There are a lot of ways to define success. My definition often depends on my mood and on the balance in my check book.
But most of the time, I fall back on the definition that just seems to make the most sense: Success isn’t measured by the size of your bank account, by the number of people who admire you (or who fear you) or by the number of awards you’ve received. Success is defined by the positive difference you make in the lives of others.
I say that because I am extremely fortunate to be surrounded by successful people. These are people who humble me. People who make me want to be a better person. People who give far more than anyone would ever expect, and in many cases, far more than I am capable of giving myself.
I’m more than simply fortunate. I’m down right grateful. If it weren’t for these successful people, I couldn’t do my job.
For those of you who don’t know what I do, you aren’t alone. I’m not sure my husband even knows what I do.
Sometimes I tell people that I work in the community to address health and human service issues. Sometimes I tell people that I get to spend the money that others raise for the United Way of the Eastern Panhandle. And sometimes I tell people that I herd cats.
But none of those simple descriptions defines the scope of my job: every day, I get to work with a wide variety of community members who simply want to make a difference in the lives of others. And I get the privilege of watching them succeed.
During this past week, when some of these committed volunteers were deliberating over the best way to invest donor dollars, an article that mentioned that United Way of the Eastern Panhandle was published in our local paper, the Martinsburg Journal. Twenty years ago, this article would have simply been an account of an event . But, thanks to the internet, people can now anonymously express their opinion about every article. Or the content of every article. Or their perceived content of every article. Or about any person, business, or organization mentioned in the article.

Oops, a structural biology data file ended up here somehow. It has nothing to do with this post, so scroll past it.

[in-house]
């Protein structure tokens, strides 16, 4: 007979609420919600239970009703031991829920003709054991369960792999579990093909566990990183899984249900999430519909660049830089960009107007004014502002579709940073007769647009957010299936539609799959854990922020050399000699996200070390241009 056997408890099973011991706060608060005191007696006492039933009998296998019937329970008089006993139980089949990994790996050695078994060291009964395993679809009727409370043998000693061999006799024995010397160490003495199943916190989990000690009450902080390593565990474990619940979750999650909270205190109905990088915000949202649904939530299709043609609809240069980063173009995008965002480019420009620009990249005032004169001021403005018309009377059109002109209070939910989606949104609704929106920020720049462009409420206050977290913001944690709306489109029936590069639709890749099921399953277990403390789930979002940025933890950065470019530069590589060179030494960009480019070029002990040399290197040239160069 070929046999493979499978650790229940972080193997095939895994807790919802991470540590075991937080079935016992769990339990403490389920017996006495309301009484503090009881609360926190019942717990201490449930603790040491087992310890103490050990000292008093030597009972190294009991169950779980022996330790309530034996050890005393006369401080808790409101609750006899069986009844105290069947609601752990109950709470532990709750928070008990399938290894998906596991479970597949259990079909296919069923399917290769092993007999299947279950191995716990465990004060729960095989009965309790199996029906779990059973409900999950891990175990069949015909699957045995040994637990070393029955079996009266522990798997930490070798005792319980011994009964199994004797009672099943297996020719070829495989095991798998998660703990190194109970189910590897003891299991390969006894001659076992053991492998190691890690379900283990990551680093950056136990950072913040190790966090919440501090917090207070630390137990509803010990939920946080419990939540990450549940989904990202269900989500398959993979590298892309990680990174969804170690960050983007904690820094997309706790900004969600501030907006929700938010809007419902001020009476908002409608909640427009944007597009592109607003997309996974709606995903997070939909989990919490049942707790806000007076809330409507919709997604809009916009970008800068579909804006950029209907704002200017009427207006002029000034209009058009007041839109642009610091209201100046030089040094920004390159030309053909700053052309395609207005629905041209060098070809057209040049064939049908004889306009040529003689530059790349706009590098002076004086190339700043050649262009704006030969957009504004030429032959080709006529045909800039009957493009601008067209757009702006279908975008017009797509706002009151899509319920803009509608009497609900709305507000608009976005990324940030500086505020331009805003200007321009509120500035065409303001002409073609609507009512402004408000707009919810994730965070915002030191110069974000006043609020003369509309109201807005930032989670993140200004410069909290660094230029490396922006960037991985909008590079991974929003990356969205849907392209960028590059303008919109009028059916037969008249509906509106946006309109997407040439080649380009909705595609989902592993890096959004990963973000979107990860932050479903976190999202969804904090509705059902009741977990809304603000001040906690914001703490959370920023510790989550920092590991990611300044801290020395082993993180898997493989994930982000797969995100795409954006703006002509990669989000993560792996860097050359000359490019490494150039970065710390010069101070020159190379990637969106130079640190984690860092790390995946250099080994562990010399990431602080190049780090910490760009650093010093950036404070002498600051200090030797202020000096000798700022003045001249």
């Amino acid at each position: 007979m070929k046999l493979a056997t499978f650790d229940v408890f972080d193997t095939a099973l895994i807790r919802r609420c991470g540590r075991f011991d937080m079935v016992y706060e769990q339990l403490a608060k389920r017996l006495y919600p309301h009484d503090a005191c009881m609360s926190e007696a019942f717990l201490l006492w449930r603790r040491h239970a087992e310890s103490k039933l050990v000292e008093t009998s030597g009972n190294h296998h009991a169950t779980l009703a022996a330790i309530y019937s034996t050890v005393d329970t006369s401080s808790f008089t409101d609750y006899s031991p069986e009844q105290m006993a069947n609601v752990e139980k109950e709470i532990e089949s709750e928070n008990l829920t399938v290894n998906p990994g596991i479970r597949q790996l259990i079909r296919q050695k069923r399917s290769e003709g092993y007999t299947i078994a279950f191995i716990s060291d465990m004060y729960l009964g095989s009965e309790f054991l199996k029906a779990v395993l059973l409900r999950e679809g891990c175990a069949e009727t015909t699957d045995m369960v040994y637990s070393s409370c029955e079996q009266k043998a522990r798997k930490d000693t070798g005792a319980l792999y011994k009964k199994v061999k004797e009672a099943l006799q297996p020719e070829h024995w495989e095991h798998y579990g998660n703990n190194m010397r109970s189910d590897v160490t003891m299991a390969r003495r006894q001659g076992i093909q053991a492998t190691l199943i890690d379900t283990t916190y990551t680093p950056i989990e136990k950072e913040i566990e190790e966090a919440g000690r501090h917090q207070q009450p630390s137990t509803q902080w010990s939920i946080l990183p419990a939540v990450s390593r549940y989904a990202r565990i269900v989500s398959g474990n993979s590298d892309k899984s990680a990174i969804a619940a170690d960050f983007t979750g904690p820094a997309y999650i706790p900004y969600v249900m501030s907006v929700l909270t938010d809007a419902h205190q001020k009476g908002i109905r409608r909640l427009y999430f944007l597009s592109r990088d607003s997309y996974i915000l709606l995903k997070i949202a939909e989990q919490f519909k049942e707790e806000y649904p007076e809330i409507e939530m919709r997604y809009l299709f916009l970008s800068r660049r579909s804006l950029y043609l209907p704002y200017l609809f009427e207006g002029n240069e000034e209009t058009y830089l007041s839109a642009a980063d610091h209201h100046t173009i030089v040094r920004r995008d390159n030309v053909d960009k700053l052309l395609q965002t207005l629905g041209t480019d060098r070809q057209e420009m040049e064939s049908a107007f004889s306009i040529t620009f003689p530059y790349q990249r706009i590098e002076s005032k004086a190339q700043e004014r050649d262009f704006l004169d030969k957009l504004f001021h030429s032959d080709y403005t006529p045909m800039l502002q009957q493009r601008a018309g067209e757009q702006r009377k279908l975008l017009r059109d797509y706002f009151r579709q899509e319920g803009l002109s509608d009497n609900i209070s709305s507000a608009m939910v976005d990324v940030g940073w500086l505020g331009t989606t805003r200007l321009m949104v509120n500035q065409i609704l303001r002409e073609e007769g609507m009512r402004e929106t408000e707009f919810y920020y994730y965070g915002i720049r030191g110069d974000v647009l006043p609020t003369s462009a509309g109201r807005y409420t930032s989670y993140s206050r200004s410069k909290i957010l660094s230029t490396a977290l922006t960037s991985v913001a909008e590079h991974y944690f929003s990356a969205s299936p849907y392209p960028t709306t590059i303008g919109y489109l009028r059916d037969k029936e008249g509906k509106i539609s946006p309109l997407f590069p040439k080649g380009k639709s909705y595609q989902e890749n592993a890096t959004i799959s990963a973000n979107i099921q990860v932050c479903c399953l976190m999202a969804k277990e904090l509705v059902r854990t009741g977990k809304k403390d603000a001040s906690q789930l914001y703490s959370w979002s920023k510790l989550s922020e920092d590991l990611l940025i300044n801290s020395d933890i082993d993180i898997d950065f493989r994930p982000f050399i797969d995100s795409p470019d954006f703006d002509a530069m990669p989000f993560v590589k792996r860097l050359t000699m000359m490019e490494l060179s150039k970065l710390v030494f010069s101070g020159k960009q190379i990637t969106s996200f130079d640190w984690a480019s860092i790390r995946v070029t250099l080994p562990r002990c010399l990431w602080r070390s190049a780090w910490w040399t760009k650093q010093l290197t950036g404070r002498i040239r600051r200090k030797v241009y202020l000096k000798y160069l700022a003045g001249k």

In this case, people took the opportunity to bash the United Way. The comments ranged from claiming the United Way is a racist organization to claiming that we use donor dollars inefficiently. For anyone familiar with the United Way of the Eastern Panhandle, these individuals obviously don’t understand the organization. Or more importantly, they don’t understand WHO the United Way is. Most likely, they don’t care.
While the internet has added so many wonderful opportunities — from social networks that let us re-connect with people from our past to a wide variety of information at our fingertips – – it also provides the opportunity for people to hide behind anonymous names and cruelly attack just about anything and anyone. Not only do they spew their negativity as though they were are an authority on the subject of they day, but they seem to take pride when others take the bait. And, unfortunately, these people mistakenly believe they are thriving. But they aren’t – – quite the opposite, in fact.
Thriving people are those who spend their time and energy building others up rather than tearing others down. The kind of people who I’m surrounded by every day:
- Staff and volunteers who work for nonprofit, service and faith-based partner organizations, and who have such passion for a cause that they often put the needs of the organization and the clients above their own.
- Community members who raise dollars that are used to make a measurable difference in the lives of others, such as a local businessperson who continues to ask for donations despite being turned down again and again and again.
- Individuals who donate what they can, even when they are struggling to make ends meet. These are people who, even when they don’t have an extra penny in their pocket, will hold a fundraiser so they can still give something. (Interesting, studies have shown that lower income people give a larger percentage of their income to charity than do the rich . Some experts think this is because they have needed help or have a family member or friend who has received assistance, and they know how important giving back is.)
These are the most successful people I know. Because, despite the size of their bank account, despite their educational status and despite the number of times they’ve been criticized, they are making their little corner of the world a lot better.
And, ironically, they are so busy doing the right thing, they don’t have any time to do the wrong thing… or to post anonymous, critical comments online.